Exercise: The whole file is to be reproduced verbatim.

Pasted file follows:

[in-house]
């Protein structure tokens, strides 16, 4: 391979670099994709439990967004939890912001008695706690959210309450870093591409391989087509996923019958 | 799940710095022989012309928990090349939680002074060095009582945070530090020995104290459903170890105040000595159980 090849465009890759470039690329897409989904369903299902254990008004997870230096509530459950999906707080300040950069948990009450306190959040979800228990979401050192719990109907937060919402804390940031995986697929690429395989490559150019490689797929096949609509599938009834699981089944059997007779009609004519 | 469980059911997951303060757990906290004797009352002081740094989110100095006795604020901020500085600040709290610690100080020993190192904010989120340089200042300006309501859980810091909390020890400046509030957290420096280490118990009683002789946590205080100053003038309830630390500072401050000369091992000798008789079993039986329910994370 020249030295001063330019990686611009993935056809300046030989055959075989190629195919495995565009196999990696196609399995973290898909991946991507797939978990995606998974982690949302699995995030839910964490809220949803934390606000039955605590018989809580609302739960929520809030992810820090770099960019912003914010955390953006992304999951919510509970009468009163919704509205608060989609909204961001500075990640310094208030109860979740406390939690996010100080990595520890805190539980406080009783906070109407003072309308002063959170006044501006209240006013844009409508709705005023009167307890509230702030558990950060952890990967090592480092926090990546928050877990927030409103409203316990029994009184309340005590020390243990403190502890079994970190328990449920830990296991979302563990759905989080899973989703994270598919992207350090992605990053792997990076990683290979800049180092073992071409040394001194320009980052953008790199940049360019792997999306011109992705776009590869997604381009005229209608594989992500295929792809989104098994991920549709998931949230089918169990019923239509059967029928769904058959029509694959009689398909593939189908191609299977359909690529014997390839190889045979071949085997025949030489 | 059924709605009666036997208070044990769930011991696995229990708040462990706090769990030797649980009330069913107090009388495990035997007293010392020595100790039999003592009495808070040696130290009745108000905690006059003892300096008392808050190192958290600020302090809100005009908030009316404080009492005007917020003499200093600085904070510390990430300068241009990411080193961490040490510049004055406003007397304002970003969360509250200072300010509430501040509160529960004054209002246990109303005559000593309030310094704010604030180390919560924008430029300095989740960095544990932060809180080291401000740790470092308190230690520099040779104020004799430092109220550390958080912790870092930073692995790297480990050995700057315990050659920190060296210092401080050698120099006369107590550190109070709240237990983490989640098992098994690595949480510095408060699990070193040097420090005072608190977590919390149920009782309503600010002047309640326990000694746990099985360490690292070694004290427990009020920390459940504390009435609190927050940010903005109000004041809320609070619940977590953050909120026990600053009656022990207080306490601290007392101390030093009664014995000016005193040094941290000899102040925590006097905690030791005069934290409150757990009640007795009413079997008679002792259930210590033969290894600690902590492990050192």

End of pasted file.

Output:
[in-house]
């Protein structure tokens, strides 16, 4: 391979670099994709439990967004939890912001008695706690959210309450870093591409391989087509996923019958 | 799940710095022989012309928990090349939680002074060095009582945070530090020995104290459903170890105040000595159980 090849465009890759470039690329897409989904369903299902254990008004997870230096509530459950999906707080300040950069948990009450306190959040979800228990979401050192719990109907937060919402804390940031995986697929690429395989490559150019490689797929096949609509599938009834699981089944059997007779009609004519 | 469980059911997951303060757990906290004797009352002081740094989110100095006795604020901020500085600040709290610690100080020993190192904010989120340089200042300006309501859980810091909390020890400046509030957290420096280490118990009683002789946590205080100053003038309830630390500072401050000369091992000798008789079993039986329910994370 020249030295001063330019990686611009993935056809300046030989055959075989190629195919495995565009196999990696196609399995973290898909991946991507797939978990995606998974982690949302699995995030839910964490809220949803934390606000039955605590018989809580609302739960929520809030992810820090770099960019912003914010955390953006992304999951919510509970009468009163919704509205608060989609909204961001500075990640310094208030109860979740406390939690996010100080990595520890805190539980406080009783906070109407003072309308002063959170006044501006209240006013844009409508709705005023009167307890509230702030558990950060952890990967090592480092926090990546928050877990927030409103409203316990029994009184309340005590020390243990403190502890079994970190328990449920830990296991979302563990759905989080899973989703994270598919992207350090992605990053792997990076990683290979800049180092073992071409040394001194320009980052953008790199940049360019792997999306011109992705776009590869997604381009005229209608594989992500295929792809989104098994991920549709998931949230089918169990019923239509059967029928769904058959029509694959009689398909593939189908191609299977359909690529014997390839190889045979071949085997025949030489 | 059924709605009666036997208070044990769930011991696995229990708040462990706090769990030797649980009330069913107090009388495990035997007293010392020595100790039999003592009495808070040696130290009745108000905690006059003892300096008392808050190192958290600020302090809100005009908030009316404080009492005007917020003499200093600085904070510390990430300068241009990411080193961490040490510049004055406003007397304002970003969360509250200072300010509430501040509160529960004054209002246990109303005559000593309030310094704010604030180390919560924008430029300095989740960095544990932060809180080291401000740790470092308190230690520099040779104020004799430092109220550390958080912790870092930073692995790297480990050995700057315990050659920190060296210092401080050698120099006369107590550190109070709240237990983490989640098992098994690595949480510095408060699990070193040097420090005072608190977590919390149920009782309503600010002047309640326990000694746990099985360490690292070694004290427990009020920390459940504390009435609190927050940010903005109000004041809320609070619940977590953050909120026990600053009656022990207080306490601290007392101390030093009664014995000016005193040094941290000899102040925590006097905690030791005069934290409150757990009640007795009413079997008679002792259930210590033969290894600690902590492990050192």